Introduced inadvertently by a medical practitioner or resulting from a diagnostic procedure or treatment.
A contagious, inflammatory skin infection that usually occurs on the face. Characterized by the appearance of small, itchy blisters that rupture and form a crusty scab; usually caused by streptococcal or staphylococcal bacteria or a combination of both types of organisms.
A device that requires the client to deep breathe, hold the breath for approximately 3 seconds, and then exhale in an effort to expand the lungs.
Unsuitability for combination, often due to antagonistic action.
Area of hardened tissue.
The invasion and multiplication of pathogenic organisms within the body.
Permission obtained from a client to perform a specific test or procedure after the client has been fully informed about the test or procedure.
intelligence quotient (IQ)
Measurement of a person's ability to comprehend relationships, think, problem solve, and adjust to new situations; usually expressed as a score and based on standardized intelligence tests.
Pain that occurs with activity or exercise but that is relieved with rest. This pain results from the body's inability to supply arterial blood (blood rich in nutrients) to the tissues that experience an increase in demand during exercise or activity.
The deep analysis of the meaning and significance of what a client is saying and doing in an effort to gain insight into his behavior.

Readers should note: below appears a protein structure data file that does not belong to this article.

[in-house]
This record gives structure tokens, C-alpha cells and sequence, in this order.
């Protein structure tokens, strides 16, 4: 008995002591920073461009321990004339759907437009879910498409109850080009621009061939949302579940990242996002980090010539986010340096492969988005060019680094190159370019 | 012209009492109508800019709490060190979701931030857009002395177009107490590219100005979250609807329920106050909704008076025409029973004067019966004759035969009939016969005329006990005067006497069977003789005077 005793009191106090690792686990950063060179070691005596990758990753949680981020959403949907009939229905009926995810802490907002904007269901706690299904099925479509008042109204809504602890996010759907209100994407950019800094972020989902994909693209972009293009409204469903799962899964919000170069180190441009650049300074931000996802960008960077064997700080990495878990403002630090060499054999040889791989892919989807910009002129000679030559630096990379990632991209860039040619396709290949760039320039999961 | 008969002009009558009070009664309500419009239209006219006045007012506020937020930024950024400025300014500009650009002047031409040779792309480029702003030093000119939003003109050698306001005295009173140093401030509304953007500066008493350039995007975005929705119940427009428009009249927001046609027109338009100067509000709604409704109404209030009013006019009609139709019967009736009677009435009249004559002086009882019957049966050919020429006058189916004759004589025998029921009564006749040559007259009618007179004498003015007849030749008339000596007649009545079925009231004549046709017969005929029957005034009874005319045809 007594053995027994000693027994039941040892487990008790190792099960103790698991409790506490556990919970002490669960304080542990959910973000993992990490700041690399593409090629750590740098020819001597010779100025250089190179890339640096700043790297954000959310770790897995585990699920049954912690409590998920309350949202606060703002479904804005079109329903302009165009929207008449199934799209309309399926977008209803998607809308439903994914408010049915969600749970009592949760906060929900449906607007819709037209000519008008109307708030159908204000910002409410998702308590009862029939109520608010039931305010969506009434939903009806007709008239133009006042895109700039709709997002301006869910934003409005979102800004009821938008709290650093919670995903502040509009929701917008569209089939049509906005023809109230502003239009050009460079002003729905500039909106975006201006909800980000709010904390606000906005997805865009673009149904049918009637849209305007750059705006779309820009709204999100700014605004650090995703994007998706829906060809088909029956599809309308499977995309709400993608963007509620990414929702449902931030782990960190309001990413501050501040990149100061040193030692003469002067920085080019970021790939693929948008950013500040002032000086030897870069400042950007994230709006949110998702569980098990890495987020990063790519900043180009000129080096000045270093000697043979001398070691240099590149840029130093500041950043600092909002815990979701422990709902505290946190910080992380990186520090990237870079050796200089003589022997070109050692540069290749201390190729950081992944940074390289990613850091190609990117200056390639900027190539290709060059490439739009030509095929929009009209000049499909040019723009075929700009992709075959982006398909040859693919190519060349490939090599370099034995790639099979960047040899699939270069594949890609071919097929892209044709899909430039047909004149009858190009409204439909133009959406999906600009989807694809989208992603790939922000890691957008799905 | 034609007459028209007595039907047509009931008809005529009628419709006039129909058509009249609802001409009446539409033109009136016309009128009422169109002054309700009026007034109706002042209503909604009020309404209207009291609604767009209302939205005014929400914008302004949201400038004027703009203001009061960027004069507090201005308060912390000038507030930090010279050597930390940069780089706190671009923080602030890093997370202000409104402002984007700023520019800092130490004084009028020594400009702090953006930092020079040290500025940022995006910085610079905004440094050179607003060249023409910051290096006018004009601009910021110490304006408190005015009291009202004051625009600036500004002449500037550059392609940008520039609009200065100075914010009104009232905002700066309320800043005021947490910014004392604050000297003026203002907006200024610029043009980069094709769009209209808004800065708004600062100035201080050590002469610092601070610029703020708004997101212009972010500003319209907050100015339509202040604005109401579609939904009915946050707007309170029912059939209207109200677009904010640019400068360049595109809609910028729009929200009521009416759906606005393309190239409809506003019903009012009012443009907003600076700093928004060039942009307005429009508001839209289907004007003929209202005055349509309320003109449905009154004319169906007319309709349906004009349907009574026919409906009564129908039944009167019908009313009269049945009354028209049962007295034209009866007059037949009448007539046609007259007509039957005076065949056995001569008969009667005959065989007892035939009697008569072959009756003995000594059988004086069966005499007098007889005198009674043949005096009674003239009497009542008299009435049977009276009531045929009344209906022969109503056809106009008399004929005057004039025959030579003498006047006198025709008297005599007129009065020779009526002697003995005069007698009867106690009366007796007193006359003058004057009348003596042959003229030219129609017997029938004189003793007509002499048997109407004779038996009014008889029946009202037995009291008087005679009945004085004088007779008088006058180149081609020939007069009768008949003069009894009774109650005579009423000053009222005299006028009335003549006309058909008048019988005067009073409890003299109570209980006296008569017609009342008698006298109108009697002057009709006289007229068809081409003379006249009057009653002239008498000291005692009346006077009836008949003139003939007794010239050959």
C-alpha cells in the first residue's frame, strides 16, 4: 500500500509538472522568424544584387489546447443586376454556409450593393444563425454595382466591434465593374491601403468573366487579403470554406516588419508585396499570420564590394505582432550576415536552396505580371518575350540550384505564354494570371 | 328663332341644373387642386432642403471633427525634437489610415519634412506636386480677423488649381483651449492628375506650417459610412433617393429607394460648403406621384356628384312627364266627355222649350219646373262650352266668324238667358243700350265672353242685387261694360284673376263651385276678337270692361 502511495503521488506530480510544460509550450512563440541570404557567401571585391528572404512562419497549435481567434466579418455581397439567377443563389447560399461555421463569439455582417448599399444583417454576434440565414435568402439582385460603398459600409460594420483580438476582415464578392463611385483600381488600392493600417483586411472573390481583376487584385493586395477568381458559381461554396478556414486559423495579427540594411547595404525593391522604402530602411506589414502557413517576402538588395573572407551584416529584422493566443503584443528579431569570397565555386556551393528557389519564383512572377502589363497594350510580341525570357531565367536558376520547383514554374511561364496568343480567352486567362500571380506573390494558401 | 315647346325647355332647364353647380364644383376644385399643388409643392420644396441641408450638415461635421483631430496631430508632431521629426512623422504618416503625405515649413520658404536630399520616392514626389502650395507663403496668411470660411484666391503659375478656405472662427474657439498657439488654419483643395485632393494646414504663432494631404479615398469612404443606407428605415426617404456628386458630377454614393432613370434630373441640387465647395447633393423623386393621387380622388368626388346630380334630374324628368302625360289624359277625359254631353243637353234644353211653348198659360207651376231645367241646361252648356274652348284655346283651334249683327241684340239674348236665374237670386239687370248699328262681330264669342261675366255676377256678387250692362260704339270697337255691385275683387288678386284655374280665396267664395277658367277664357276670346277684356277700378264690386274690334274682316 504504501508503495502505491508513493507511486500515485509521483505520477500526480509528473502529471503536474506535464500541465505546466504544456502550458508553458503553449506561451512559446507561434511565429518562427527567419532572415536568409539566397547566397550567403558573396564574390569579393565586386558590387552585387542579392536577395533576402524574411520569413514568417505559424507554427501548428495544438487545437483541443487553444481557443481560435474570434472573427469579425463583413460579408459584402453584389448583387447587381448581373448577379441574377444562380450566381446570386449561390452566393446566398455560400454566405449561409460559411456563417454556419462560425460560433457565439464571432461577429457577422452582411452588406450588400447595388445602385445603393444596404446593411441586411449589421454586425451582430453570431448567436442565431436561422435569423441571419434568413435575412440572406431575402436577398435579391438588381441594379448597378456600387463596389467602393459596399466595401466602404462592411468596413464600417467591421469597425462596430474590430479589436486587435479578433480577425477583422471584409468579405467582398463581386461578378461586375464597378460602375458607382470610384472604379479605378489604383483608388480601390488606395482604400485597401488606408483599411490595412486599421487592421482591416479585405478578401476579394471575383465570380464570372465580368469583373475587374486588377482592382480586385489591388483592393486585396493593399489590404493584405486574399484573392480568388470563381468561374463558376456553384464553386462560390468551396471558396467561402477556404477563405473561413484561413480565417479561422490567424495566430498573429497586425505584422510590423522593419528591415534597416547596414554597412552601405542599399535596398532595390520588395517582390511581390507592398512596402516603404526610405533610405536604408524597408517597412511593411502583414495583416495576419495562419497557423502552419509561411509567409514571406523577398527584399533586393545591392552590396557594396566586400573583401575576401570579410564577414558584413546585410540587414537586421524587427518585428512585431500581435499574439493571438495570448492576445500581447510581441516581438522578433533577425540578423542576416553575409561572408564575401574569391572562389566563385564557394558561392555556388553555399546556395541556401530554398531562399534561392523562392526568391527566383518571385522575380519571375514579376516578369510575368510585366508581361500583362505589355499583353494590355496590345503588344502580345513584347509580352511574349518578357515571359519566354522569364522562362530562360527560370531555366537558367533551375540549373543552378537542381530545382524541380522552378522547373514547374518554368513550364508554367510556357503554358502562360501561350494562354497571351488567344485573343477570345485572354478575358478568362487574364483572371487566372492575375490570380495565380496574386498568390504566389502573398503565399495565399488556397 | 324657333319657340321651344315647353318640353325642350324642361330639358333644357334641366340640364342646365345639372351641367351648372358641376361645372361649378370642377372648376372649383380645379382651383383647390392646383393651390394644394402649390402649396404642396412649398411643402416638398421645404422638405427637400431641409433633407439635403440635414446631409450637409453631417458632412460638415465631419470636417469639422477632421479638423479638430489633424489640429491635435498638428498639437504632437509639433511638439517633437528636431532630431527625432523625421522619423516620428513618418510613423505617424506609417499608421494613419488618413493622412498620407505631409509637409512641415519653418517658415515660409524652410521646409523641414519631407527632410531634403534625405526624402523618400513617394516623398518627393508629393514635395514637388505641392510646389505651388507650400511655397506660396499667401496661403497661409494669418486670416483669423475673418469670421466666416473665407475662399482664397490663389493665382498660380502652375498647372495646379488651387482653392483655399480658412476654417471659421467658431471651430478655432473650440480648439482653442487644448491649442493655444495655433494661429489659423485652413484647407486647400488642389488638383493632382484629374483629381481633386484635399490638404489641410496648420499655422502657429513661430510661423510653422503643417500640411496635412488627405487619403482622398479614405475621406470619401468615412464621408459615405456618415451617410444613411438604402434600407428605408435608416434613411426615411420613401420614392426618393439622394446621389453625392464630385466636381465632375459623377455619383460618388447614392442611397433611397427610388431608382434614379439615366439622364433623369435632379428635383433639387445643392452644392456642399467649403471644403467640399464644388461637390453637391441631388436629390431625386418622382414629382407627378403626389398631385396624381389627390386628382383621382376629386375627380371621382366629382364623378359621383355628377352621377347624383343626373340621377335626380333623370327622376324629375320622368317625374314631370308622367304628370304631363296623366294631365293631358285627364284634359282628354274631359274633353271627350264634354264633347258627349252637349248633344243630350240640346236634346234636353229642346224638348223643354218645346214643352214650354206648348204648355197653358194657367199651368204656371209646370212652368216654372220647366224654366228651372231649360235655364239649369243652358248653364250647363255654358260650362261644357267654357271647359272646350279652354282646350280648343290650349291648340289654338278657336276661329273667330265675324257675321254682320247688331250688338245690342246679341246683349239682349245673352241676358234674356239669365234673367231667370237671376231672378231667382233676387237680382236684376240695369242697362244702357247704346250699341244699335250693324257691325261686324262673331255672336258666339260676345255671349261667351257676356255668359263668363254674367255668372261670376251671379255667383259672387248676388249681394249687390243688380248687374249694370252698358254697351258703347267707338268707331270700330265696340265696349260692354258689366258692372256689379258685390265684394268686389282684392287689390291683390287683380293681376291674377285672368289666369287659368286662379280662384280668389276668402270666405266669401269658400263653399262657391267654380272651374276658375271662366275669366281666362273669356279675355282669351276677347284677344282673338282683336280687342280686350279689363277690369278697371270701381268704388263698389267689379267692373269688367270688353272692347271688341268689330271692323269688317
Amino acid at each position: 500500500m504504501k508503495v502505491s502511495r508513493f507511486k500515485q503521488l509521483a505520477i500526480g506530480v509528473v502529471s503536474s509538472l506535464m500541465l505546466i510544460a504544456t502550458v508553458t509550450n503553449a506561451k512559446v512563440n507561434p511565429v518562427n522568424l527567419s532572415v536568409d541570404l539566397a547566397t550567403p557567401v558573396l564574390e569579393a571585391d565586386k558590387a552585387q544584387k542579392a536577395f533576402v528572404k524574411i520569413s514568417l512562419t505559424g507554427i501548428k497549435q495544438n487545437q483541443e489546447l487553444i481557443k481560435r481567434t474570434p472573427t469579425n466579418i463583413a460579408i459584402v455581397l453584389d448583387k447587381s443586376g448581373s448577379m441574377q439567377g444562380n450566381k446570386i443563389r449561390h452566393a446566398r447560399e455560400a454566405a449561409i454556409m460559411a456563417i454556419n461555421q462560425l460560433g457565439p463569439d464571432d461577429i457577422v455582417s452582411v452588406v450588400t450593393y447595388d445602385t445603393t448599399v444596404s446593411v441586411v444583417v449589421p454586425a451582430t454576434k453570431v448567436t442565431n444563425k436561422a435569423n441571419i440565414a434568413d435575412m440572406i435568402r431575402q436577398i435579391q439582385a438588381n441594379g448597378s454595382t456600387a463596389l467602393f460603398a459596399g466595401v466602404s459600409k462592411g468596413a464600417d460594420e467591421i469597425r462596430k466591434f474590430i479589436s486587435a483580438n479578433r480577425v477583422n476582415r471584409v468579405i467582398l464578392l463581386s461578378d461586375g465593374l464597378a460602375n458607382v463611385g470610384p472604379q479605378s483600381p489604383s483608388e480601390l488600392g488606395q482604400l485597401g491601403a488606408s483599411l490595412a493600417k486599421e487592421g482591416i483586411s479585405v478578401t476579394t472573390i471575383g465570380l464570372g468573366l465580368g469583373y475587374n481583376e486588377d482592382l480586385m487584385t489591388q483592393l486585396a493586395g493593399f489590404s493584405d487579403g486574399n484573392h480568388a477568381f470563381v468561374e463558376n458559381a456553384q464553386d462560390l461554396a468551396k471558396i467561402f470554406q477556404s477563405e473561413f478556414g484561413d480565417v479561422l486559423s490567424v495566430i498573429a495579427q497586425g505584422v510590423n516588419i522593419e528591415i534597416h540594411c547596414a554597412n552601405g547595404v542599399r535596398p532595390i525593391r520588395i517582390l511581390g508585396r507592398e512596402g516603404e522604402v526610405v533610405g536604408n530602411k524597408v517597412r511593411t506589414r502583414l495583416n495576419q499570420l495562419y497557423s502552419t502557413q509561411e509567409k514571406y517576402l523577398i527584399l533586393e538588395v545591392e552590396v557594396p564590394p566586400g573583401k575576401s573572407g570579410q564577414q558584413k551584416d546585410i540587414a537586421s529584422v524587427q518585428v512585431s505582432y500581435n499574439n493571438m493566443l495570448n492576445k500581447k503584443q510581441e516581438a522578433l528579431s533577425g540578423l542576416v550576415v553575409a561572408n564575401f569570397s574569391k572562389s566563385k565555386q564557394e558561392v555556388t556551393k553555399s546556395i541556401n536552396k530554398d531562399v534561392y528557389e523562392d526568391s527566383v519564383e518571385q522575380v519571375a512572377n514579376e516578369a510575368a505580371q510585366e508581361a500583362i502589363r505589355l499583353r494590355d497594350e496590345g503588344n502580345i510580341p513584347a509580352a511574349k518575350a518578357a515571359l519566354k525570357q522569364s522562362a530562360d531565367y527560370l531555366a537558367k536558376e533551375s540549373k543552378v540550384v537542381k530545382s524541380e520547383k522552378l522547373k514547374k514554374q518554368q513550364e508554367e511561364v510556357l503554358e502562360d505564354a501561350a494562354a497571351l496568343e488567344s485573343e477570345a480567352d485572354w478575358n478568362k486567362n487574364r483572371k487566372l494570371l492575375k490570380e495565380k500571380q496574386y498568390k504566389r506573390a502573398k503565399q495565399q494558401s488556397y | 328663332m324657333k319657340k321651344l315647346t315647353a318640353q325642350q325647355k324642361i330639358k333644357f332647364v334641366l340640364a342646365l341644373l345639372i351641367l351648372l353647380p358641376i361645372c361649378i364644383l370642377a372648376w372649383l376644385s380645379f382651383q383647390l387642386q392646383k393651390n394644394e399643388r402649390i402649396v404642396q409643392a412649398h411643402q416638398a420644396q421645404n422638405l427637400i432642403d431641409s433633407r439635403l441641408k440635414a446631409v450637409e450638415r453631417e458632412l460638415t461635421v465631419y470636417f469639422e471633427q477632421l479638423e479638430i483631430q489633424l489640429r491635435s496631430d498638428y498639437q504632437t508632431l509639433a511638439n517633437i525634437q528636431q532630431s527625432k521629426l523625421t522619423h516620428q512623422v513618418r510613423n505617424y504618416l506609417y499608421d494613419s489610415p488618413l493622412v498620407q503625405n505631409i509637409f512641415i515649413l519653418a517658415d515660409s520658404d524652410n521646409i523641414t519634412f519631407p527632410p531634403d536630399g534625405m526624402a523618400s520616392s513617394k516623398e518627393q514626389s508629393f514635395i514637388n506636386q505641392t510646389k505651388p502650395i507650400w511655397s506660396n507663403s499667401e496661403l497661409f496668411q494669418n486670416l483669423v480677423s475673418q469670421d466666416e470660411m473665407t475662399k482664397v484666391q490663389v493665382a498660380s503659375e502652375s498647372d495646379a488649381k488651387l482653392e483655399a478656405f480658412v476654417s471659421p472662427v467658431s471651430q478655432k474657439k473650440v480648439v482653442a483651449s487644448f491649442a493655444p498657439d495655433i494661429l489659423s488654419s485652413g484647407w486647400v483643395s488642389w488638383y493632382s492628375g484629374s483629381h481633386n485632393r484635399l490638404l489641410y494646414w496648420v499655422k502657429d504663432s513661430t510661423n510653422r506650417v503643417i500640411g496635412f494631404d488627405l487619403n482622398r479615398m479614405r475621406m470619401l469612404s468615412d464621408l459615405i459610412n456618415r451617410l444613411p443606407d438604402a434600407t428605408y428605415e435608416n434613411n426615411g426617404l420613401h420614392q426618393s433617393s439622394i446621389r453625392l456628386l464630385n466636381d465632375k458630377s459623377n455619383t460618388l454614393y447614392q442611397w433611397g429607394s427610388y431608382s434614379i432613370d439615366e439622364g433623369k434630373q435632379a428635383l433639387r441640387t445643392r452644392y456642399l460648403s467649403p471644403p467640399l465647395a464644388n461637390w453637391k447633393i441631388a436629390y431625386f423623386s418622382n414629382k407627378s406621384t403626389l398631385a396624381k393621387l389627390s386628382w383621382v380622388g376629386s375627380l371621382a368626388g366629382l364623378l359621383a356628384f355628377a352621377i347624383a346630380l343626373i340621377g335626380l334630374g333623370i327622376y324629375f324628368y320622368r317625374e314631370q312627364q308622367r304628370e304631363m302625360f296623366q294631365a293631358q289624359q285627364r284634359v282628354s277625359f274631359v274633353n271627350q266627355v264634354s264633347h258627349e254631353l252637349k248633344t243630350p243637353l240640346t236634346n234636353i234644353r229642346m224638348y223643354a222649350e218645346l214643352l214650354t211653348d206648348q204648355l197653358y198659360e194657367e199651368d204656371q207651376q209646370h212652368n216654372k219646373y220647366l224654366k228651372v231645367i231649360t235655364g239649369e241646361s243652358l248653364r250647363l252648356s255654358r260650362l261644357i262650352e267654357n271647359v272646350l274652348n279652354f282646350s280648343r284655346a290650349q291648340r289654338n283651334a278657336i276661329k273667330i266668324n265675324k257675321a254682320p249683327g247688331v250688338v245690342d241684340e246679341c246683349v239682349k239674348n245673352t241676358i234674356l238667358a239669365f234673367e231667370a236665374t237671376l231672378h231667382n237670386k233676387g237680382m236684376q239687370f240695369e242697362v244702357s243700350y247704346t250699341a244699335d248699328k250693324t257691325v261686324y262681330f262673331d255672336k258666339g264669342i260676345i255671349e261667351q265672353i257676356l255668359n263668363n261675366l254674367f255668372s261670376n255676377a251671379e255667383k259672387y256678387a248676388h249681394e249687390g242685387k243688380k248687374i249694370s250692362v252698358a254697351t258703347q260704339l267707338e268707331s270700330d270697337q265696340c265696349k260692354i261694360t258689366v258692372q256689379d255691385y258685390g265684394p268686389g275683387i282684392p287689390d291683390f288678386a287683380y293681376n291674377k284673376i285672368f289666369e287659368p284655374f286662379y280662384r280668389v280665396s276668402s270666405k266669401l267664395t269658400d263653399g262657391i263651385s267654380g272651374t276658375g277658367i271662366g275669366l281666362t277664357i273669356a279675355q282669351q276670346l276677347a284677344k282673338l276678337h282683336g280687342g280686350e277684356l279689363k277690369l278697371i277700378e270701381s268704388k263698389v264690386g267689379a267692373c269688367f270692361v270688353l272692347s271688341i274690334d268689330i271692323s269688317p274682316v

Dermatitis that occurs at moist, warm sites where skin surfaces rub together, such as the armpits, the inner surfaces of the thighs, and between the buttocks; caused by an overgrowth of normal flora.
intra-aortic balloon pump
A device consisting of a balloon attached to a catheter that is introduced into the descending thoracic aorta through the femoral artery. Alternating inflation (during diastole) and deflation (during systole) of the balloon alters resistance to aortic blood flow and both decrease the heart's workload and increase the supply of blood to the coronary arteries.
Pressure exerted by the brain tissue, cerebrospinal fluid, and blood.
Injection of any substance into the skin between the dermis and epidermis. The technique is typically used to produce a local drug effect (such as in local anesthesia for procedures such as suturing wounds) or during allergy testing. Also called intracutaneous injection.
Administration of fluid, blood, or drugs into the bone marrow cavity of a long bone; typically used in children for emergency situations when I.V. access is difficult or unavailable.
Telescoping or invagination of a portion of the bowel into an adjacent portion; most commonly seen in infants.
iron deficiency anemia
Anemia characterized by an insufficient amount of iron in the serum, decreased stores of iron in the bone marrow, and elevated serum iron-binding.
Excitability or excessive responsiveness to a stimulus.
Of or relating to a solution that has the same osmotic pressure as another solution; a solution in which cells neither swell nor shrink.
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